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Mercy (1:7): Yet I will have mercy on the house of Judah, and will save them even through the Lord their God. But I will not deliver them through any bow, sword, battle, horses, or horsemen.

The prophecies are that “the kingdom of the house” of Israel will be brought “to an end”. Need I say that an end is not an interim thing, but a final thing? Further, to put them “clean out of remembrance” absolutely precludes national remembrance at some future time as Reverend Henry said (above, page 3). It appears therefore that prophecies of destruction given immediately to ethnic Israel were fulfilled when Jerusalem was demolished, thousands of Jews lost their lives, and the remnant were dispersed in 70 AD. This event horribly and unmistakably marked the end of Old Covenant – the promise of the worldly kingdom for the nation of the Jews. Indeed, twenty centuries later their temple still lies waste underneath an Islamic holy site.23 But if not ethnic Israel, who then is the “Judah” who receives the promise of mercy at Hosea 1:7? Perhaps the shift to “Judah” from “Israel” is to alert us to a shift to typological reference. In any case, this could not be a reference to ‘ethnic Judah’, whose loss of favour and casting away is foretold elsewhere (eg Amos 2:4,5). Note that the deliverance, or salvation, of the ‘Judah’ of Hosea 1:7 is not by bow, sword, or battle; in other words, it is not of this world. It is different than the Old Covenant with ethnic Israel, which promised conquest by bow and battle – which covenant has now been put to an end, and the bow of Israel broken as promised. This promise to “Judah” thus takes a spiritual fulfilment, and is of course the covenant of a spiritual kingdom to be given to spiritual Judah. Some promises to ‘Israel’ refer to the latter days (eg, Hosea 3:5). This has been interpreted by some as meaning later in this age. But the latter days are here and now, since Pentecost; we are now in the time the scriptures call the “ends of the ages” (1 Cor 10:11). It would not surprise me if more Jews have been saved since Pentecost than ever were under the Old Covenant, so that in this way promises to Israelites regarding the latter days are being fulfilled in the remnant. How many were among the 3,000 who were saved in one day alone, “pricked to the heart” when Peter preached of the crucified Messiah (Acts 2)? So great, therefore, is the Lord’s mercy to Jacob! I note that Paul also discusses Hosea’s prophecy of mercy at 2:23 typologically at Romans 9:23-26. He explains that this promise is for chosen “vessels of mercy” from the Jews and the Gentiles – that is, it is spiritually fulfilled – and then he goes on to lament the fate of most in ethnic Israel. I refer the reader to the 9th chapter of Romans. (The New Matthew Bible draft is available at http://www.newmatthewbible.org/Romans.pdf )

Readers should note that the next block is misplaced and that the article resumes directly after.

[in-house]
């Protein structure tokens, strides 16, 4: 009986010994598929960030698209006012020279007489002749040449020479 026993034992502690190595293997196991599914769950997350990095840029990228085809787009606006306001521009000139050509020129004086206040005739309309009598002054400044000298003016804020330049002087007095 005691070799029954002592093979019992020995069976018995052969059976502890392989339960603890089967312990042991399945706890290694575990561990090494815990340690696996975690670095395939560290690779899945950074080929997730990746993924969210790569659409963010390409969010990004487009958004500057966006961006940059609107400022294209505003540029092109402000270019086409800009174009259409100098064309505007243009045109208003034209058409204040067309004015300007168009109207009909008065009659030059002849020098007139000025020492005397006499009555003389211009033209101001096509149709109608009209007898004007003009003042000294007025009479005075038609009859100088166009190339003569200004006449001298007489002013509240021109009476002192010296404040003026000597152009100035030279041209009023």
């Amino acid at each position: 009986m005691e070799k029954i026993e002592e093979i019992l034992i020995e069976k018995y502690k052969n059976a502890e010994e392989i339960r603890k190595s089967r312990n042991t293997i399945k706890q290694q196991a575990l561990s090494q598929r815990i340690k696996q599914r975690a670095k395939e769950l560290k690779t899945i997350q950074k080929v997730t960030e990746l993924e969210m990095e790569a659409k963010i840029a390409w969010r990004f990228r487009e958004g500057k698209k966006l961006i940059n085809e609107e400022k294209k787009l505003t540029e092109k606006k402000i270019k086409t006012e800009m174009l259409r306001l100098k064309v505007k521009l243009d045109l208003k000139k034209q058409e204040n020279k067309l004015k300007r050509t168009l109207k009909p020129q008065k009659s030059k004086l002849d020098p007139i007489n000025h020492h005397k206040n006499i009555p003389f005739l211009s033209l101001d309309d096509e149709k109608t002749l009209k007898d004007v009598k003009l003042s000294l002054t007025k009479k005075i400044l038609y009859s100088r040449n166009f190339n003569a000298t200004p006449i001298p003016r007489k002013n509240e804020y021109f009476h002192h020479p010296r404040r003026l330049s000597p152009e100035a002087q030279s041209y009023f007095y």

The everlasting covenant
The Abrahamic Covenant is the covenant that makes one people of many, and is the everlasting covenant of mercy. God promised Abraham that he would be the father to a people of faith from all nations. Paul explains this at Romans chapter 4:

Perhaps Daniel 9:27 (quite a different prophecy in the Matthew Bible) confirms that this “wasting” will endure till the end of days, thus denying any carnal hope for a rebuilding of the temple: “And in the temple there shall be an abominable desolation, until it have destroyed all. And it is concluded, that this wasting shall continue unto the end (Daniel 9:27)”.